There’s the sprint battles between Mark Cavendish, Marcel Kittel, Andre Greipel, Peter Sagan, John Degenkolb, Arnaud Demare, Elia Viviani and Michael Matthews, which will be huge.

Then there’s the cobbles of Arenberg (stage 5), where pavé-masters Fabian Cancellara, Sep Vanmarcke and Greg Van Avermaet can reprise their Paris-Roubaix/Tour of Flanders rivalry while a bunch of skinny climbers rattle around like cartoon skeletons on a haunted train.

And then there’s Simon Gerrans, who sounds dangerously confident of snatching another stage win.

There’ll be something to look forward to in every stage, so suck it up, get your coffee addiction cranked up to 11, and prepare to stumble dazed through July like the best sleep-deprived-zombie-muttering-in-French that you can be.

Until then, SLEEP WHILE YOU STILL CAN.

 

This article first appeared on The Roar.

Tour de France 2014 team lists

All teams have now been announced. Australian riders highlighted in red.

Designated GC leader listed first, where team has GC as primary objective.

Riders with a strikethrough have  withdrawn from the race.

AG2R La Mondiale

Romain Bardet, Jean-Christophe Peraud, Christophe Riblon, Mikael Cherel, Ben Gastauer, Sébastien Minard, Samuel Dumoulin, Blel Kadri, Matteo Montaguti.

Astana

Vincenzo Nibali, Tanel Kangert, Jakob Fuglsang, Michele Scarponi, Andriy Grivko, Alessandro Vanotti, Dmitriy Gruzdev, Lieuwe Westra, Maxim Iglinskiy.

Belkin

Bauke Mollema, Lars Boom, Stef Clement, Laurens ten Dam, Steven Kruijswijk, Tom Leezer, Bram Tankink, Sep Vanmarcke and Maarten Wynants.

BMC

Tejay van Garderen, Darwin Atapuma, Marcus Burghardt, Amaël Moinard, Daniel Oss, Michael Schär, Peter Stetina, Greg Van Avermaet, Peter Velits.

Bretagne-Seche

Brice Feillu, Jean-Marc Bideau, Armindo Fonseca, Florian Vachon, Anthony Delaplace, Arnaud Gérard, Romain Feillu, Florian Guillou, Benedict Jarrier.

Cannondale

Peter Sagan, Elia Viviani, Maciej Bodnar, Kristijan Koren, Ted King, Fabio Sabatini, Jean-Marc Marino, Marco Marcato, Alessandro De Marchi.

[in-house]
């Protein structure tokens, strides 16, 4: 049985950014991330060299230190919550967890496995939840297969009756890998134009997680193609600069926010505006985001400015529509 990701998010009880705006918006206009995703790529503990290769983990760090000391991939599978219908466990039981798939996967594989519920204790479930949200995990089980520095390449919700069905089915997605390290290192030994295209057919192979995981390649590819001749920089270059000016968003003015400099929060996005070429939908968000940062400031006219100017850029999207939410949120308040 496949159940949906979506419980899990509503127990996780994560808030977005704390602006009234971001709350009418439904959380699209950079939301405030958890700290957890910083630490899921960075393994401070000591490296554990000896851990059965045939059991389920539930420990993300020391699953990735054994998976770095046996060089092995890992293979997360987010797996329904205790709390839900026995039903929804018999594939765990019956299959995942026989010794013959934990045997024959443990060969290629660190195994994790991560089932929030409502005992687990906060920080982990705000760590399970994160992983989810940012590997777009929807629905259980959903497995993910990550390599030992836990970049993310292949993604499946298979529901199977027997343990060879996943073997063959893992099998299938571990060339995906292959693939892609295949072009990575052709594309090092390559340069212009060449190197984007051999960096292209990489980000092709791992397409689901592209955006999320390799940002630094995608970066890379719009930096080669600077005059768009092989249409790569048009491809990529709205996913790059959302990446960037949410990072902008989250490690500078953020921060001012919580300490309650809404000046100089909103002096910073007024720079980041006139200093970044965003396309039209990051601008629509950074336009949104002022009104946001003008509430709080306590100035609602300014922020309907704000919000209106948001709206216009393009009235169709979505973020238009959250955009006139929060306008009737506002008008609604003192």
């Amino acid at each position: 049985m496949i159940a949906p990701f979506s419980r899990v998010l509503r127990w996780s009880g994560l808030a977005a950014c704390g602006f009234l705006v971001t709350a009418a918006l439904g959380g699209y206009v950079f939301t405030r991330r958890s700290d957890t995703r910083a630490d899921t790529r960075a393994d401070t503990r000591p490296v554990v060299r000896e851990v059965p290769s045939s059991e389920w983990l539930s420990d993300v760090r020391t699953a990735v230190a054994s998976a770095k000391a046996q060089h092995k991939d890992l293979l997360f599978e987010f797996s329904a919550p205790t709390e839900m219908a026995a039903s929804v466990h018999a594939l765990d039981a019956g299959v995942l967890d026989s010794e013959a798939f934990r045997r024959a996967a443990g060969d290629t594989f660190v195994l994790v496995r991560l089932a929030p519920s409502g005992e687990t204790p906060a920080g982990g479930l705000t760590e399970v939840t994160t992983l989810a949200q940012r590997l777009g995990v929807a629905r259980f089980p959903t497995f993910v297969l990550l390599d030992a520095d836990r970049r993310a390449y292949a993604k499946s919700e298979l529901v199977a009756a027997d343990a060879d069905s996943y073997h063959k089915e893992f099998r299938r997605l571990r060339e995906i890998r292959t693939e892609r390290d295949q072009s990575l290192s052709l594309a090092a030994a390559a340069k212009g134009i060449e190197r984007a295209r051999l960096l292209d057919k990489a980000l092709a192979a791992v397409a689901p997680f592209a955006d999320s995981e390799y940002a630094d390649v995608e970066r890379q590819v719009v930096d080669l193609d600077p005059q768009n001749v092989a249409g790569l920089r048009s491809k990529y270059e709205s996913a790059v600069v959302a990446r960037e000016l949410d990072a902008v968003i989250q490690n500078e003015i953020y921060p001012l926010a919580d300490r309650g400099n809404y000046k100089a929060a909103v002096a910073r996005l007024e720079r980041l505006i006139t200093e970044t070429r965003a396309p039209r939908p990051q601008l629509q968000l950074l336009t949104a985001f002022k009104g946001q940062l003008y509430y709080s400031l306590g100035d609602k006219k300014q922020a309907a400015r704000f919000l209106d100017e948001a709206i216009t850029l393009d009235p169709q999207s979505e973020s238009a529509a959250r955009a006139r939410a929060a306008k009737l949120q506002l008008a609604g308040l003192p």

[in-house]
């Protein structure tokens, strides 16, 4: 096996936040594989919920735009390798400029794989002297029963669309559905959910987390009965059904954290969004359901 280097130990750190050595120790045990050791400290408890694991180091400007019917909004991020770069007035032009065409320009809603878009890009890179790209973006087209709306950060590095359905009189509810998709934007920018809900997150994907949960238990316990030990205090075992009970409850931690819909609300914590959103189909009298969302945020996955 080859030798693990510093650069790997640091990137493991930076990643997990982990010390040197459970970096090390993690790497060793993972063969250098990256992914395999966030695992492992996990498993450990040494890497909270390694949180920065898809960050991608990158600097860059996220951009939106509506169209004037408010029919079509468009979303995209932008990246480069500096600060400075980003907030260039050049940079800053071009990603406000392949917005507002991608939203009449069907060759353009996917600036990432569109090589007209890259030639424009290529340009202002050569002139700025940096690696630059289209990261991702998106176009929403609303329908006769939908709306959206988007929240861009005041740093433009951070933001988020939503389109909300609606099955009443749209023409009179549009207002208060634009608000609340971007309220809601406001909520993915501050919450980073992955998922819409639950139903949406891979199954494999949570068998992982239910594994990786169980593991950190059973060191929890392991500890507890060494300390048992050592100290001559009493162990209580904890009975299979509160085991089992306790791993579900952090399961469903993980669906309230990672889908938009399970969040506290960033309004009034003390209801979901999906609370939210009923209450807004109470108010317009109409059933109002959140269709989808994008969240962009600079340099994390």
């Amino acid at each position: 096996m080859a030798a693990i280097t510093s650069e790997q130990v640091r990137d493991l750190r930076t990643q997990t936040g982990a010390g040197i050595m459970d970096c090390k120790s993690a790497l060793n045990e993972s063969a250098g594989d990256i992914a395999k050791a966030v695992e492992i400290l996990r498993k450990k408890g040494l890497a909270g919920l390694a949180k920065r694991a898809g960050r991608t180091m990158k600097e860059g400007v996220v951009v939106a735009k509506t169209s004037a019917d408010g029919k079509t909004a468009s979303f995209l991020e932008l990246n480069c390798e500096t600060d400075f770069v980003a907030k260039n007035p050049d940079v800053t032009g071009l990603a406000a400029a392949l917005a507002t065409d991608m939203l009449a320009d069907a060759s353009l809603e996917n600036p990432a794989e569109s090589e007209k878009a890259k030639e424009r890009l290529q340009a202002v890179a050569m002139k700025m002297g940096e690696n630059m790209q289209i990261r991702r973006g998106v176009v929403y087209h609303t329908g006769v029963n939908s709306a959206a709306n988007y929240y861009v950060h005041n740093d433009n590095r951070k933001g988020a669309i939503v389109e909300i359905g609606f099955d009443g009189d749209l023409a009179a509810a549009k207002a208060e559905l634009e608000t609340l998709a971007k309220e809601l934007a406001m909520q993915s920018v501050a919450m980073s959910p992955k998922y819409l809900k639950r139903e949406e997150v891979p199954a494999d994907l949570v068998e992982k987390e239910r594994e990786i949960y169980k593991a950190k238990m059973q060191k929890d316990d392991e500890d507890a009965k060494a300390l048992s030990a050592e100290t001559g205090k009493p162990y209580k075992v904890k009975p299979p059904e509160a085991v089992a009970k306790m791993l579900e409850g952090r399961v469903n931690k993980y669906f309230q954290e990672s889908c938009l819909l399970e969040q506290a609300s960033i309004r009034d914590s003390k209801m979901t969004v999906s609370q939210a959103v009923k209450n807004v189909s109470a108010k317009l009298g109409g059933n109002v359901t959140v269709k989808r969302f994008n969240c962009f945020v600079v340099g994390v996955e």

Cofidis

Julien Simon, Daniel Navarro, Luis Angel Mate, Egoitz Garcia,  Cyril Lemoine, Adrien Petit, Nicolas Edet, Rein Taaramae, Rudy Molard.

Europcar

Thomas Voeckler, Pierre Rolland, Yukio Arashiro, Bryan Coquard, Cyril Gautier, Yohann Gène, Alexandre Pichot, Perrig Quemeneur, Kevin Reza.

FDJ.fr

Thibaut Pinot, Arnaud Démare, William Bonnet, Mickael Delage, Arnold Jeannesson, Matthieu Ladagnous, Jérémy Roy and Arthur Vichot.

Garmin-Sharp

Andrew Talansky, Ben King, Alex Howes, Janier Acevedo, Jack Bauer, Sebastian Langeveld, Ramunas Navardauskas, Tom Slagter, Johan Vansummeren.

Giant-Shimano

Marcel Kittel, John Degenkolb, Koen De Kort, Dries Devenyns, Tom Dumoulin, Cheng Ji,  Albert Timmer, Tom Veelers, Roy Curvers.

IAM Cycling

Sylvain Chavanel, Martin Elmiger, Heinrich Haussler, Sébastien Reichenbach, Mathias Frank, Reto Hollenstein, Roger Kluge, Jerome Pineau, and Marcel Wyss.

Katusha

Joaquim Rodriguez, Alexander Kristoff, Vladimir Isaychev, Luca Paolini, Aleksandr Porsev, Egor Silin, Gatis Smukulis, Simon Špilak, Yury Trofimov.

Lampre-Merida

Rui Costa, Chris Horner, Davide Cimolai, Kristijan Durasek, Sacha Modolo, Nelson Oliveira, Ariel Richeze, Josè Serpa, Rafael Valls.

Lotto-Belisol

Jurgen Van den Broeck, André Greipel, Adam HansenGreg Henderson, Jürgen Roelandts, Marcel Sieberg, Tony Gallopin,  Lars Bak, Bart De Clercq.

Movistar

Alejandro Valverde, Imanol Erviti, John Gadret, Jesús Herrada, Beñat Intxausti, Ion Izagirre, Rubén Plaza, José Joaquín Rojas , Giovanni Visconti.

NetApp-Endura

Leopold König, Jan Barta, David de la Cruz, Zak Dempster, Bartosz Huzarski, Tiago Machado, José Mendes, Andreas Schillinger, and Paul Voss.

Omega Pharma-Quickstep

Michal Kwiatkowski, Jan Bakelants, Mark Cavendish, Michal Golas, Tony Martin, Alessandro Petacchi, Mark Renshaw, Niki Terpstra, Matteo Trentin.

Orica-GreenEdge

Simon Gerrans, Jens Keukeleire, Luke Durbridge, Mathew Hayman, Michael Albasini,  Simon Clarke, Simon Yates, Svein Tuft, Christian Meier.

Sky

Chris Froome, Richie Porte, Geraint Thomas, Mikel Nieve, Bernard Eisel, Vasil Kiryienka, David Lopez, Danny Pate, Xabier Zandio.

Tinkoff-Saxo

Alberto Contador, Michael Rogers, Nicolas Roche, Rafal Majka, Sergio Paulinho, Jesus Hernandez, Michael Morkov, Daniele Benatti, Matteo Tossato

Kreuziger is out (suspended due to bio passport issues).

Trek Factory Racing

Fabian Cancellara, Fränk Schleck, Andy Schleck, Haimar Zubeldia, Jens Voigt, Matthew Busche, Markel Irizar, Gregory Rast, and Danny van Poppel.